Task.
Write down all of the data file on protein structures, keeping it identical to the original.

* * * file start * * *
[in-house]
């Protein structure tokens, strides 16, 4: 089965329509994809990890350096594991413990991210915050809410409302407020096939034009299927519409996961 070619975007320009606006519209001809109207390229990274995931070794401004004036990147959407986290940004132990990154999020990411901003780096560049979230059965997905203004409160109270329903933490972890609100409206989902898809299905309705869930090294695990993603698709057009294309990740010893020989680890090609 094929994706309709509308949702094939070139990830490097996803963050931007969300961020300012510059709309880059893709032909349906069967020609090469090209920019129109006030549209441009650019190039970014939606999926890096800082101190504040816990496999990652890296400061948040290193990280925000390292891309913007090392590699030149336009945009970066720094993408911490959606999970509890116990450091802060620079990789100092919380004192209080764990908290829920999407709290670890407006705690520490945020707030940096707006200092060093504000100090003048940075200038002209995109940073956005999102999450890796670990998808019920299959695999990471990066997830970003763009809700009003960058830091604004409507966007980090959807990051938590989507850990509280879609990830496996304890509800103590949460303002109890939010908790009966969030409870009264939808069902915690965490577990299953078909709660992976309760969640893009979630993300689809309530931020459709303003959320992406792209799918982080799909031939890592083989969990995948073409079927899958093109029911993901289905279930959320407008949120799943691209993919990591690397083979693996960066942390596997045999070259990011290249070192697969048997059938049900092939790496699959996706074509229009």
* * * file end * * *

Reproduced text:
[in-house]
């Protein structure tokens, strides 16, 4: 089965329509994809990890350096594991413990991210915050809410409302407020096939034009299927519409996961 070619975007320009606006519209001809109207390229990274995931070794401004004036990147959407986290940004132990990154999020990411901003780096560049979230059965997905203004409160109270329903933490972890609100409206989902898809299905309705869930090294695990993603698709057009294309990740010893020989680890090609 094929994706309709509308949702094939070139990830490097996803963050931007969300961020300012510059709309880059893709032909349906069967020609090469090209920019129109006030549209441009650019190039970014939606999926890096800082101190504040816990496999990652890296400061948040290193990280925000390292891309913007090392590699030149336009945009970066720094993408911490959606999970509890116990450091802060620079990789100092919380004192209080764990908290829920999407709290670890407006705690520490945020707030940096707006200092060093504000100090003048940075200038002209995109940073956005999102999450890796670990998808019920299959695999990471990066997830970003763009809700009003960058830091604004409507966007980090959807990051938590989507850990509280879609990830496996304890509800103590949460303002109890939010908790009966969030409870009264939808069902915690965490577990299953078909709660992976309760969640893009979630993300689809309530931020459709303003959320992406792209799918982080799909031939890592083989969990995948073409079927899958093109029911993901289905279930959320407008949120799943691209993919990591690397083979693996960066942390596997045999070259990011290249070192697969048997059938049900092939790496699959996706074509229009």